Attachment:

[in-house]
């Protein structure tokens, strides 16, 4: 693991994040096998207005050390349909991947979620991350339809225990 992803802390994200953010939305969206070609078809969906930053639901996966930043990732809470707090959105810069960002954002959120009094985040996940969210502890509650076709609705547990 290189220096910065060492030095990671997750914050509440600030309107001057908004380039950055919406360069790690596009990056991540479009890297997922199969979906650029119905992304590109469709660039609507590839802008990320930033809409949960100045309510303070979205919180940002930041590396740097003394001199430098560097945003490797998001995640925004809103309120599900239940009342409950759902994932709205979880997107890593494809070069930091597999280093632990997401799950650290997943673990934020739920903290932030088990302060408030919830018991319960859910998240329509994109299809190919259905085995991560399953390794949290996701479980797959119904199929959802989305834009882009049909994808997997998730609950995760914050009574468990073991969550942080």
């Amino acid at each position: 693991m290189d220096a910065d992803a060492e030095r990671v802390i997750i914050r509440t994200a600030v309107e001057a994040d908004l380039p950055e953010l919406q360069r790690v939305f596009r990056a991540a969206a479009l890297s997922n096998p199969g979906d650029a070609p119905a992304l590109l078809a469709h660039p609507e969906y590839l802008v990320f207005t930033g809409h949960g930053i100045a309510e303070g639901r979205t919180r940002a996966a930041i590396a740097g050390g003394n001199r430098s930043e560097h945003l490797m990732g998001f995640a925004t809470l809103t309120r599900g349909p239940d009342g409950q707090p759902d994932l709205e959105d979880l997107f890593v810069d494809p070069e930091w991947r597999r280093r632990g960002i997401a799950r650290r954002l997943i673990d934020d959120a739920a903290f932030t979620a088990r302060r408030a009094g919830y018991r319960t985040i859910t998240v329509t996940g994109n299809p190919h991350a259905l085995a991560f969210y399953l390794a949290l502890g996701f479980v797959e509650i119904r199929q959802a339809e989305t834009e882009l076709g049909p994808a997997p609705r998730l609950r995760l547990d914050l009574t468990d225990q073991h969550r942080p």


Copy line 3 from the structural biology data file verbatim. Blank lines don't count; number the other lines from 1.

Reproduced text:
């Amino acid at each position: 693991m290189d220096a910065d992803a060492e030095r990671v802390i997750i914050r509440t994200a600030v309107e001057a994040d908004l380039p950055e953010l919406q360069r790690v939305f596009r990056a991540a969206a479009l890297s997922n096998p199969g979906d650029a070609p119905a992304l590109l078809a469709h660039p609507e969906y590839l802008v990320f207005t930033g809409h949960g930053i100045a309510e303070g639901r979205t919180r940002a996966a930041i590396a740097g050390g003394n001199r430098s930043e560097h945003l490797m990732g998001f995640a925004t809470l809103t309120r599900g349909p239940d009342g409950q707090p759902d994932l709205e959105d979880l997107f890593v810069d494809p070069e930091w991947r597999r280093r632990g960002i997401a799950r650290r954002l997943i673990d934020d959120a739920a903290f932030t979620a088990r302060r408030a009094g919830y018991r319960t985040i859910t998240v329509t996940g994109n299809p190919h991350a259905l085995a991560f969210y399953l390794a949290l502890g996701f479980v797959e509650i119904r199929q959802a339809e989305t834009e882009l076709g049909p994808a997997p609705r998730l609950r995760l547990d914050l009574t468990d225990q073991h969550r942080p």